There have been no real safe spaces for talks about peri and post-menopausal effects and it’s difficult for women to find credible health information in this regard said, Denise. (Menopause is THE day of the one-year anniversary of your last period. Perimenopause is the 5-15 years leading up to it. Everyone is different.)
Christi mentioned that women are surprised at just how many things change around 50 – products that used to work on their skin and hair don’t work anymore. See Me Beauty did a huge study of women in every decade of their life. In the 40s and 50s, the skin is aging six times faster, healing five times slower and becomes twelve times less responsive to skincare ingredients. The genes respond differently.
Media and Marketing
There are 3 ways to improve what has been done in the past:
- Hire people with lived experience
- Dig deep. Disrupt the conversation. Research is paramount.
- Take responsibility – women are making decisions based on headlines and hearsay.
How to Change the Perspective
Yvette stated that more conversation is needed. We must disrupt aging. Brands need to know what women’s needs are through diversity, age and life stages. I agree. But then she mentioned that millennials are creating change and influencing their older family members. “They are the new voices.” To me, this is exactly the definition of ageism. Millennials have no life experience in this area so why would they be the new voices? Women over 50 need to lead the conversation!
Be more positive. Stop talking about 50 is the new 30; rock it, not erase it. Stamp out ageism. Create partnerships.
One piece of advice:
Denise – it’s okay to change your physician. (Thank you, Denise. I will.)
Barbara – Embrace your age. Be the best you can be at that age. “We can’t control getting older but we can control how we do it.”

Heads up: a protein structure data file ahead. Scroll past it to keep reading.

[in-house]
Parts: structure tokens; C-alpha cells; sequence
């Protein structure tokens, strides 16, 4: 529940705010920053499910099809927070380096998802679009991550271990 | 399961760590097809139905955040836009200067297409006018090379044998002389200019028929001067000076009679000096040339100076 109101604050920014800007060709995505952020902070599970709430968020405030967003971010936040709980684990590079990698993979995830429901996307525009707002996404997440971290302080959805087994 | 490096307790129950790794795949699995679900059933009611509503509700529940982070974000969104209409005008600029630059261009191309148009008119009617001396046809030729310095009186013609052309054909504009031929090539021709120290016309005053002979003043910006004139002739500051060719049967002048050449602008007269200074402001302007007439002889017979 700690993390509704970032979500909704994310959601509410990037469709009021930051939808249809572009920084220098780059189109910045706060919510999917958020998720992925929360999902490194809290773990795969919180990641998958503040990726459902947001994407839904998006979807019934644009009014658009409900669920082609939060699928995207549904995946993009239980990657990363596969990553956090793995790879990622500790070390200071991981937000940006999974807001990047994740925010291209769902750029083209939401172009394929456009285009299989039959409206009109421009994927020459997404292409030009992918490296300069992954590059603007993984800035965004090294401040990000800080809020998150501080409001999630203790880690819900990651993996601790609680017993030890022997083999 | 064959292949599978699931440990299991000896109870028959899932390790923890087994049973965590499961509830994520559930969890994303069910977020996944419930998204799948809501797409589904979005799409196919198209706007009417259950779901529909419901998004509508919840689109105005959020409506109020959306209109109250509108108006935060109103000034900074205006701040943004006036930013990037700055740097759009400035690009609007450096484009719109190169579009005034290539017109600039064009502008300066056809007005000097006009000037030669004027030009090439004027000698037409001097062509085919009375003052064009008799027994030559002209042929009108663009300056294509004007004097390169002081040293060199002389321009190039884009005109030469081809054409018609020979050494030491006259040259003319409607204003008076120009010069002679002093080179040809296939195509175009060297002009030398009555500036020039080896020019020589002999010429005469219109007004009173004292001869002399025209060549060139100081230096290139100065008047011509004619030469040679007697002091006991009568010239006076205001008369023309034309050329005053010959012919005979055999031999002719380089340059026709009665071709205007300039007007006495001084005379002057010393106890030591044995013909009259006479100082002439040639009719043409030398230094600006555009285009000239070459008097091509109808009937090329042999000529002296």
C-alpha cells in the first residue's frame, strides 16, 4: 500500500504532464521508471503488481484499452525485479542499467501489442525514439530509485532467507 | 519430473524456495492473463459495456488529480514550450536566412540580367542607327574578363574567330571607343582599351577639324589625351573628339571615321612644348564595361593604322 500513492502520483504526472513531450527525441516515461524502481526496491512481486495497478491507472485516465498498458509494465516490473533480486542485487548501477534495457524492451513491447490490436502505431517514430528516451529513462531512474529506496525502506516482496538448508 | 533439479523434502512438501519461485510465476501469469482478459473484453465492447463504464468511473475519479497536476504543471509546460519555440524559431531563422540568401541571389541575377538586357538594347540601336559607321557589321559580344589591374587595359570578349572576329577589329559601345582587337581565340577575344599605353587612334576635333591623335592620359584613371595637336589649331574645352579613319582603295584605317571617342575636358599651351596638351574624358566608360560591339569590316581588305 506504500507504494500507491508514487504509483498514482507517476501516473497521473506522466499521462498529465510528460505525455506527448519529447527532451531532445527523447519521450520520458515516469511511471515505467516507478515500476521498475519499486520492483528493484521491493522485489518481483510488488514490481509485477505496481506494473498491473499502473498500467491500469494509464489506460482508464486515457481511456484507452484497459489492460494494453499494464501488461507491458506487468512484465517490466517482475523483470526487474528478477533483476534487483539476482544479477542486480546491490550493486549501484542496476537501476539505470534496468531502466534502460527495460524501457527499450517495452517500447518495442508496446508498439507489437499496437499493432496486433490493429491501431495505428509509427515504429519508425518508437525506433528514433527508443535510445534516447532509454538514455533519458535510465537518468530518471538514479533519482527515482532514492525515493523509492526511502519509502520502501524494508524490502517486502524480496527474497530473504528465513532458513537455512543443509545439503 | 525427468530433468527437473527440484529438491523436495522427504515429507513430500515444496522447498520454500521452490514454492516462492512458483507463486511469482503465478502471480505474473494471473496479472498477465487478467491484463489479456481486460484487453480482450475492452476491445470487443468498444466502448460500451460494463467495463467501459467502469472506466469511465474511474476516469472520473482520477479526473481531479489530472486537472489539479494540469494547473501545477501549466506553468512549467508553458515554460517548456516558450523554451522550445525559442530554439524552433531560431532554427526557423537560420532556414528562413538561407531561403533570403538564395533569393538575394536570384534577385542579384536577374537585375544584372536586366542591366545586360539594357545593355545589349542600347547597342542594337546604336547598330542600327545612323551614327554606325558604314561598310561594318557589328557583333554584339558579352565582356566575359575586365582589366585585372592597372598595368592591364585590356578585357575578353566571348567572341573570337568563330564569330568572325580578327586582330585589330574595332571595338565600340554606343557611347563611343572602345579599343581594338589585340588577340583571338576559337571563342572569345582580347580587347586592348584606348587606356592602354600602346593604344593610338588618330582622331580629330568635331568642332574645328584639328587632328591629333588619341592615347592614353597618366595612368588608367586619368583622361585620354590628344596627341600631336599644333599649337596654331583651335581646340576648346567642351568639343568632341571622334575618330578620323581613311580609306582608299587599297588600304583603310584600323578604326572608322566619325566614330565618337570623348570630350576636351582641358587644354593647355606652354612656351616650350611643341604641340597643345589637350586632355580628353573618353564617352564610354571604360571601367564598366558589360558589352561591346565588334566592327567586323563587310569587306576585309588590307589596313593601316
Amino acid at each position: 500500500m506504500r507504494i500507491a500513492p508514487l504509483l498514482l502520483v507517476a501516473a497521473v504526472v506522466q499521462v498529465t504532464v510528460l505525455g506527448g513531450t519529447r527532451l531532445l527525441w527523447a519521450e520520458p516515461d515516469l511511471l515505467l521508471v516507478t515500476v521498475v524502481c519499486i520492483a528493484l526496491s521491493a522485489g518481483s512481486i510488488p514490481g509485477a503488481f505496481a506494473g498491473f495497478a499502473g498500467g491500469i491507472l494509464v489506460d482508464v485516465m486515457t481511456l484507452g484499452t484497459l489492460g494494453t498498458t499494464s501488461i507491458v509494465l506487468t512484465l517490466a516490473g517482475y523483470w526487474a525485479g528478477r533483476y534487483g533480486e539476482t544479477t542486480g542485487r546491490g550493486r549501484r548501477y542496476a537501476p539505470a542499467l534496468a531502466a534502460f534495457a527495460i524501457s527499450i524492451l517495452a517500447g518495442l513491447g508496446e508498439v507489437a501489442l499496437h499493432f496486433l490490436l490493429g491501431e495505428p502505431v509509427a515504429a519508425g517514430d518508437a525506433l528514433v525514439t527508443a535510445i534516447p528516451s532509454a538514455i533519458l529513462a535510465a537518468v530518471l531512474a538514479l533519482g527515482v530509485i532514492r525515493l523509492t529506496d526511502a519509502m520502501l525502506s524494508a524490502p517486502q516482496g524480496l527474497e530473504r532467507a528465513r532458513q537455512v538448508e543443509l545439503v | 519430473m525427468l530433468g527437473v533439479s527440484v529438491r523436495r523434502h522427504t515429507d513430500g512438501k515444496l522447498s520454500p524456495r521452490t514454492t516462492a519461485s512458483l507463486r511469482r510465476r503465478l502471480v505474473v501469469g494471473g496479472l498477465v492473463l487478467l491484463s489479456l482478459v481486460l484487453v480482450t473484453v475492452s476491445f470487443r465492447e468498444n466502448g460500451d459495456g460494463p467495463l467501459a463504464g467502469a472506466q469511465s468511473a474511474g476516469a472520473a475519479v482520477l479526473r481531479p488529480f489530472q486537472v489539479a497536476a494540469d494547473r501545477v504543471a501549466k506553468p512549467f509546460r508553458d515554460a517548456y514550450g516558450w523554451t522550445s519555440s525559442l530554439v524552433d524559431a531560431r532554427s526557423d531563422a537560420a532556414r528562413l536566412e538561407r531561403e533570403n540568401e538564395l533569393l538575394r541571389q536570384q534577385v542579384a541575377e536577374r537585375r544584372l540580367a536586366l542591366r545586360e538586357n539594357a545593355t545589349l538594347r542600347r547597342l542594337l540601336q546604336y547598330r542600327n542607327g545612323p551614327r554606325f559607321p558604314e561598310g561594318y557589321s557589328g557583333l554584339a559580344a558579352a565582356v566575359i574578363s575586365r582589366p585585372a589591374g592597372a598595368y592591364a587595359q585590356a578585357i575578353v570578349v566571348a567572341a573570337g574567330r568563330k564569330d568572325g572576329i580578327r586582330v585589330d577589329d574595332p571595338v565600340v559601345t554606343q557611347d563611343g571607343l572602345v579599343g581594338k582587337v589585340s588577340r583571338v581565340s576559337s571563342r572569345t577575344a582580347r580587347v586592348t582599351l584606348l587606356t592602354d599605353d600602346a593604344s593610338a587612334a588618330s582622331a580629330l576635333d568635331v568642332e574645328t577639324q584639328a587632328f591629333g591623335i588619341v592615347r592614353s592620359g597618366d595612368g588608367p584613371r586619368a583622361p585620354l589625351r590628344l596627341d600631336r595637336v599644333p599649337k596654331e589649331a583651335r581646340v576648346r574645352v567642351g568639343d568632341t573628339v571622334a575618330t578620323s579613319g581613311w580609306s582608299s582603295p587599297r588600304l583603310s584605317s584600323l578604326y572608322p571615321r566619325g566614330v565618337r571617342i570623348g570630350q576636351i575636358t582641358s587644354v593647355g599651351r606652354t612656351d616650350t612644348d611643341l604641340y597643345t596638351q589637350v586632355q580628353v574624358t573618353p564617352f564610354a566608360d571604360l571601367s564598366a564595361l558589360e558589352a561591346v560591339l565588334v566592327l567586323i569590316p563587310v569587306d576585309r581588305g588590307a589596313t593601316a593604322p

Christi – Be kind to your skin. (I wasn’t. I grew up in southern California and was on the beach almost daily, without sunscreen, slathered in baby oil.) Use SPF skin products and products that work with estrogen depleted skin. Hydrate! Get skin cancer checks.
Shirley – Get informed.
Audience Q and A
One question to the panel was “What did you learn from your mother regarding aging?”
Yvette – Own your age.
Barbara – Protect your mobility. The things you are doing now will affect your mobility in the future. Keep moving! Eat well. Don’t smoke (paraphrased and this is one thing that I agree is super important.).
Another question was regarding how to bridge the gap between generations. “You wouldn’t understand because my generation is different.”
Denise – Surround yourself with young people. Engage in their world.
Shirley – Don’t hide your challenges.
The last question was about what to look for in a doctor.
Denise – one who listens. When you visit your physician, write down your questions beforehand and be specific.
Barbara – Speak up. Don’t assume that a symptom is just because of aging and can’t be managed.
Aging attitude evolution
Barbara – Continue the conversation.
Michelle – Allure kicked out “anti-aging” and became anti-anti-aging. Other magazines followed suit.
Follow the conversation by following the hashtags #disruptaging #SeeMeBeauty
I’ve also linked some of their websites and Instagram accounts in the article above.